Beautiful morena woman

Have you ever been called an “exotic beauty” and felt weird about it? High-five, sister. You’re not alone.

The world has seemingly come a long way in celebrating different kinds of beauty. More beauty companies are catering to a wide range of skin colors, fashion labels are becoming more size-inclusive, and magazines are ditching heavy airbrushing. Despite all this progress, conversations about race in beauty still get murky.

Case in point: many still think that using “exotic” to describe one’s appearance is acceptable. Some even go as far as to say it’s a compliment. These people probably mean well, but one huge problem with the phrase “exotic beauty” is that it usually comes with racial or ethnic connotations.

It’s like hearing someone tell you, you're beautiful... for a Filipina. It feels back-handed because your appearance is being measured against (and ultimately deemed “less than”) more universally accepted beauty standards, i.e., Caucasian with blonde hair and blue eyes.

What Does “Exotic” Actually Mean?

A quick Google search for “exotic” will bring up these definitions: “interesting or exciting because of being unusual,” “of foreign origin or from far away,” or “an import.” Hey, don’t those phrases sound like descriptors for rare birds or tropical fruits? Yes, they do.

Therefore, whenever someone uses the phrase “exotic beauty” to describe another person, it feels reductive, objectifying, and alienating. After all, no one wants to be reduced to an amusing novelty.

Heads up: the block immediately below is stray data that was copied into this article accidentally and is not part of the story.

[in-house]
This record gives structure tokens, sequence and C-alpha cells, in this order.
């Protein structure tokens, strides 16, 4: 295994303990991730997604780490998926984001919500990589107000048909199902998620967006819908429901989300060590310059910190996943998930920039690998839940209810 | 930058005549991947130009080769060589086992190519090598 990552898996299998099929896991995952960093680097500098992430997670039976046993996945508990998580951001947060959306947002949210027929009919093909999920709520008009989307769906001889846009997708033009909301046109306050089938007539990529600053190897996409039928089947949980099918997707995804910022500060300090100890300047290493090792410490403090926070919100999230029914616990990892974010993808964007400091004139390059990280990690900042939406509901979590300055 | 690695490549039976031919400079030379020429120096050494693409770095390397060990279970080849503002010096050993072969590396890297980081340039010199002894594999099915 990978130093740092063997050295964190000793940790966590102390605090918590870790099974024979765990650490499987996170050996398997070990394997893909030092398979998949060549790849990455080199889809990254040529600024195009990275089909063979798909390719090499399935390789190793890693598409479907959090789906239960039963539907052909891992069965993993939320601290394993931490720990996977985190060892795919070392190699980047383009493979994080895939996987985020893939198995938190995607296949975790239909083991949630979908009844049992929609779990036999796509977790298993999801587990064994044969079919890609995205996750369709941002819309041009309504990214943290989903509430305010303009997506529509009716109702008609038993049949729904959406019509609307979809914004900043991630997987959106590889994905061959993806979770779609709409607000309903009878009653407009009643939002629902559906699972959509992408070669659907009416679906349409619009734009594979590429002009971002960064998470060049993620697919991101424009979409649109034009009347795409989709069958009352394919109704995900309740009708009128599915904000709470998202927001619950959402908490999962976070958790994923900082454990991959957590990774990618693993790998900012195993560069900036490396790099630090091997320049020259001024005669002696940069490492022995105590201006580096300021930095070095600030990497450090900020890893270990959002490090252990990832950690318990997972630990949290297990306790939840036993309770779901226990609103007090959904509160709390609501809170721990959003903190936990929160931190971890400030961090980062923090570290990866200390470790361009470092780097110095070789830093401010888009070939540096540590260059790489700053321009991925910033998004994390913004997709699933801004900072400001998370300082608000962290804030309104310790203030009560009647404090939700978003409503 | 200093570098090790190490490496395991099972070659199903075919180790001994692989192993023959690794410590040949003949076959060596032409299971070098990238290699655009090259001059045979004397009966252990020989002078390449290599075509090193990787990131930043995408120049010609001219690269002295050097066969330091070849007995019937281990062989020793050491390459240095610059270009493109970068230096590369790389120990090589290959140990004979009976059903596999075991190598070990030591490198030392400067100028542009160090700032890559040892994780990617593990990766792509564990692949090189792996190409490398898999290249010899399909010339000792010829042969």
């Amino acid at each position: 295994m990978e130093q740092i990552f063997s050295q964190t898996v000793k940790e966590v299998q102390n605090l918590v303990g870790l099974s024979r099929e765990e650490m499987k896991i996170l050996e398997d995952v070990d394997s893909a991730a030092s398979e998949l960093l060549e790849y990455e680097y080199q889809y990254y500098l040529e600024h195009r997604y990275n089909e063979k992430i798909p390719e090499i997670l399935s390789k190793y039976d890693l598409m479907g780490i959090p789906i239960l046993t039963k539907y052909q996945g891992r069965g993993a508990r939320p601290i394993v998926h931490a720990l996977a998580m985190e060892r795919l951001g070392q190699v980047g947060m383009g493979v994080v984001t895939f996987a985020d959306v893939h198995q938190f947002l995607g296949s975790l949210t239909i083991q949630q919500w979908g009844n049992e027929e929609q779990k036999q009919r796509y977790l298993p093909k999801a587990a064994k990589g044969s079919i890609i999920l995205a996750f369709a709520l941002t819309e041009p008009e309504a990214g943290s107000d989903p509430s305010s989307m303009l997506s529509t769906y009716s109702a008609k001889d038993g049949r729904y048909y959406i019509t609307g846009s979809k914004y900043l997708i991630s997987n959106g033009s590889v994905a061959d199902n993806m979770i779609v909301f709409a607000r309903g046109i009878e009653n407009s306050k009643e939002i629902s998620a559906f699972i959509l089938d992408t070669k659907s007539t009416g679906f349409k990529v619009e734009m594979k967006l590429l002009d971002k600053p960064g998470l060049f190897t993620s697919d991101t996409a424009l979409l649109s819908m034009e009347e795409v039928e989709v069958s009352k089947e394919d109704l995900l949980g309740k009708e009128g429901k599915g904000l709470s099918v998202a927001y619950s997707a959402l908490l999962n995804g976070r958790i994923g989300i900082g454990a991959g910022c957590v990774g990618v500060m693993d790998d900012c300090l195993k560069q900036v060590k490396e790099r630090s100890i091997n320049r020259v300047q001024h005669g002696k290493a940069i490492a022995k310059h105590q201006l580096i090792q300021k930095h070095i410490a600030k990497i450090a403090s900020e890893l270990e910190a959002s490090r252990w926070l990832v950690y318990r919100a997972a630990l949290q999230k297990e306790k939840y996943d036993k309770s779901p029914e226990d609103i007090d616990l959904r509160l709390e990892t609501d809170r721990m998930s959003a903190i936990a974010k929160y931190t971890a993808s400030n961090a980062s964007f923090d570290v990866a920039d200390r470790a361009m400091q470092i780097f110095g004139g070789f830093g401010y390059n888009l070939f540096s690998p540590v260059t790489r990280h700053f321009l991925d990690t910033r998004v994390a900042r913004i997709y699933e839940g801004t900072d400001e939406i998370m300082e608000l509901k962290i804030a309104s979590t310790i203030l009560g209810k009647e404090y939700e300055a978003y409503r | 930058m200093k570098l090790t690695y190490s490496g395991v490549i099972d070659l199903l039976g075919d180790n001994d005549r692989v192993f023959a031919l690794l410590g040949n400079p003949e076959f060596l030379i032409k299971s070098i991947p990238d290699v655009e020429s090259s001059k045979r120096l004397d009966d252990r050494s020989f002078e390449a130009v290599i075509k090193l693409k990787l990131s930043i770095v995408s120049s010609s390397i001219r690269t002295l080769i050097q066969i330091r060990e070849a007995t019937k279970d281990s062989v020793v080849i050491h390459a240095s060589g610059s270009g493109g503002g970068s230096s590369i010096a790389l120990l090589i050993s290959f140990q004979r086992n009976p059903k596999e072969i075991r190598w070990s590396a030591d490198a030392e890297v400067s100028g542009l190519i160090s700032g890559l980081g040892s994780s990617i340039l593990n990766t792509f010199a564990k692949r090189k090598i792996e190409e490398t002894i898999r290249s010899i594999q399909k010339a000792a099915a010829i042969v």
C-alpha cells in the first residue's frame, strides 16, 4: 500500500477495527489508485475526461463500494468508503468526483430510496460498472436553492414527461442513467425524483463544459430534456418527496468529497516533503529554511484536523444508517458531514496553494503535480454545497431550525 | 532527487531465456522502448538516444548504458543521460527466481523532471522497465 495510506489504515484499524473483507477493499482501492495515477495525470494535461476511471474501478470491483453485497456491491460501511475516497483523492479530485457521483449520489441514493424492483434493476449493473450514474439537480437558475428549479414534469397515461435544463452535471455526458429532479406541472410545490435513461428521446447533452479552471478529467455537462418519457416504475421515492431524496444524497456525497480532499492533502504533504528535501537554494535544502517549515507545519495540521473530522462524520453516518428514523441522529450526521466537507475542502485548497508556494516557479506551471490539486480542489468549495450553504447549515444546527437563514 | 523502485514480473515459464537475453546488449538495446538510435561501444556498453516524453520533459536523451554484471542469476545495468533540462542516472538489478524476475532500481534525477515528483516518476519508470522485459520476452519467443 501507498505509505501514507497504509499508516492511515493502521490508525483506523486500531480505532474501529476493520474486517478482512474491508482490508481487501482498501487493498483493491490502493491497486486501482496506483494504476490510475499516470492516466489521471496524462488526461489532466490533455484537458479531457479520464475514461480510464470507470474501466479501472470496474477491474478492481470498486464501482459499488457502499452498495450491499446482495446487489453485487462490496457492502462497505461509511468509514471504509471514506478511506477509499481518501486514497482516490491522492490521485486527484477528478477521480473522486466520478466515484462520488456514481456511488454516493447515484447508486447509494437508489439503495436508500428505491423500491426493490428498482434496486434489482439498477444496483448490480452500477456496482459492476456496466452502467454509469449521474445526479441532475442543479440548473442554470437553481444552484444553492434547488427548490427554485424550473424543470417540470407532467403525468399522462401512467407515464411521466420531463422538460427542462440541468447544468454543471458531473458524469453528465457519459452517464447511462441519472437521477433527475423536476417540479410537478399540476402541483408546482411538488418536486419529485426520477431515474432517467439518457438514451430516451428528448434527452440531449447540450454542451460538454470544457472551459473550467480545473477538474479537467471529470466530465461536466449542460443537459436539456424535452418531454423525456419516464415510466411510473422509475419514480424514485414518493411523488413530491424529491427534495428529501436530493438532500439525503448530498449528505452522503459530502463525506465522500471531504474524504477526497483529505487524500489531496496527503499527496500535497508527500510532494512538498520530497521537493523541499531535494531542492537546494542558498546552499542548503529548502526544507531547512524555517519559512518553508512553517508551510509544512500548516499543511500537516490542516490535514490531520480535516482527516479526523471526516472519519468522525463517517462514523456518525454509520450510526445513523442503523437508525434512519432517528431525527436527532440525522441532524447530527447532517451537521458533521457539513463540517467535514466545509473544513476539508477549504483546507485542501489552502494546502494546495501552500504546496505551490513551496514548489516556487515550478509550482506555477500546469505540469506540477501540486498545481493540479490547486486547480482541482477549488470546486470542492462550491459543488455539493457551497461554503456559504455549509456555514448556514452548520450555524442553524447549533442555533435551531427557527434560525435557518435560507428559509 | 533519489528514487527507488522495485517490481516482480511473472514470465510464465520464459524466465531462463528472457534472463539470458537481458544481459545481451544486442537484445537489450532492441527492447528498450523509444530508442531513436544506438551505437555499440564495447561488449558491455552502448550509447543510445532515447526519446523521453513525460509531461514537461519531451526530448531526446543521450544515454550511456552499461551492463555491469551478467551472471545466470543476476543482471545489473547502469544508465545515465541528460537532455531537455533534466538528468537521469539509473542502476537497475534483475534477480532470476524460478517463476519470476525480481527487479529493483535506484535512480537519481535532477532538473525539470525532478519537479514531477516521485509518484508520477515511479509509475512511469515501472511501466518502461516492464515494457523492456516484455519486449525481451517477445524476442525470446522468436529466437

Why "Exotic Beauty” is Not a Compliment

Ultimately, the phrase is anything but a compliment. Here’s why:

1. It’s a form of microaggression.

are exactly what their name suggests. They’re subtle (sometimes undetectable) forms of aggression, like everyday slights, insults, or putdowns. They can be either intentional or unintentional. Calling someone who’s part of an ethnic minority "exotic" can be demeaning, even if it's well-intentioned. While it may seem nice to say, “I love your facial features – they’re so exotic,” the subtext translates to a less flattering “You’re different” or “You don’t look like us.”

2. It comes with unwanted sexual connotations.

In the same way that the word “exotic” in “exotic dancer” alludes to sensuality and sultriness, the “exotic beauty” label can also be suggestive. Like someone thinks of you as a seductress on the prowl. Exoticism, after all, is a form of ethnic fetishization. This is evident in the way certain people fetishize Pinays, viewing us as sex objects and as “others” at the same time. When you think of it in this light, the phrase can also be equivalent to a catcall.

3. It’s not a validator.

Did you spot someone while you were out and thought they were beautiful? Just call them that, period. There’s no need to add a modifier that highlights how different or out of the ordinary they are. To be clear, “exotic” in itself is not a bad word. But to use it to explain away someone’s good looks is almost like saying that what they have isn’t real beauty at all. At the very least, it suggests that their appearance doesn’t deserve a simple “beautiful.”

Embracing Your Own Beauty

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Suffice it to say, it’s time we shelf the term “exotic beauty” for good and start acknowledging all types of beauty as worthy and equal. But before you celebrate others, make sure you honor yourself first.